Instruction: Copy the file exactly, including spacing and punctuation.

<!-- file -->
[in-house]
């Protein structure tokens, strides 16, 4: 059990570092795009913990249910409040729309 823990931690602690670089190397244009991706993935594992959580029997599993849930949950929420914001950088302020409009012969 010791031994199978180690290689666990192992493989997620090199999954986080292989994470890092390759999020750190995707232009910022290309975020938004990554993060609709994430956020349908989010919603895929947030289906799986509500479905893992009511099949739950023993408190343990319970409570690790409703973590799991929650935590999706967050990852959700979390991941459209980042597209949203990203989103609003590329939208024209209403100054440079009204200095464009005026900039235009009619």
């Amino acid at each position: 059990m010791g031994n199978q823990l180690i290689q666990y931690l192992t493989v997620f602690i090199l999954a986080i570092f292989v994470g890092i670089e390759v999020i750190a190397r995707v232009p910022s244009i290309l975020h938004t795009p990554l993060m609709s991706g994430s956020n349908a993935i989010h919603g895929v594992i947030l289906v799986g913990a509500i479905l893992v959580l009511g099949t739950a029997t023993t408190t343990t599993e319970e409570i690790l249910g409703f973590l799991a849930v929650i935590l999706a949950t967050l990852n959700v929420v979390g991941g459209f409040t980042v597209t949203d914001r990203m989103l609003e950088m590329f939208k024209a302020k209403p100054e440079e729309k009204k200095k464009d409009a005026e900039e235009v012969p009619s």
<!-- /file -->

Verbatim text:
[in-house]
């Protein structure tokens, strides 16, 4: 059990570092795009913990249910409040729309 823990931690602690670089190397244009991706993935594992959580029997599993849930949950929420914001950088302020409009012969 010791031994199978180690290689666990192992493989997620090199999954986080292989994470890092390759999020750190995707232009910022290309975020938004990554993060609709994430956020349908989010919603895929947030289906799986509500479905893992009511099949739950023993408190343990319970409570690790409703973590799991929650935590999706967050990852959700979390991941459209980042597209949203990203989103609003590329939208024209209403100054440079009204200095464009005026900039235009009619």
């Amino acid at each position: 059990m010791g031994n199978q823990l180690i290689q666990y931690l192992t493989v997620f602690i090199l999954a986080i570092f292989v994470g890092i670089e390759v999020i750190a190397r995707v232009p910022s244009i290309l975020h938004t795009p990554l993060m609709s991706g994430s956020n349908a993935i989010h919603g895929v594992i947030l289906v799986g913990a509500i479905l893992v959580l009511g099949t739950a029997t023993t408190t343990t599993e319970e409570i690790l249910g409703f973590l799991a849930v929650i935590l999706a949950t967050l990852n959700v929420v979390g991941g459209f409040t980042v597209t949203d914001r990203m989103l609003e950088m590329f939208k024209a302020k209403p100054e440079e729309k009204k200095k464009d409009a005026e900039e235009v012969p009619s």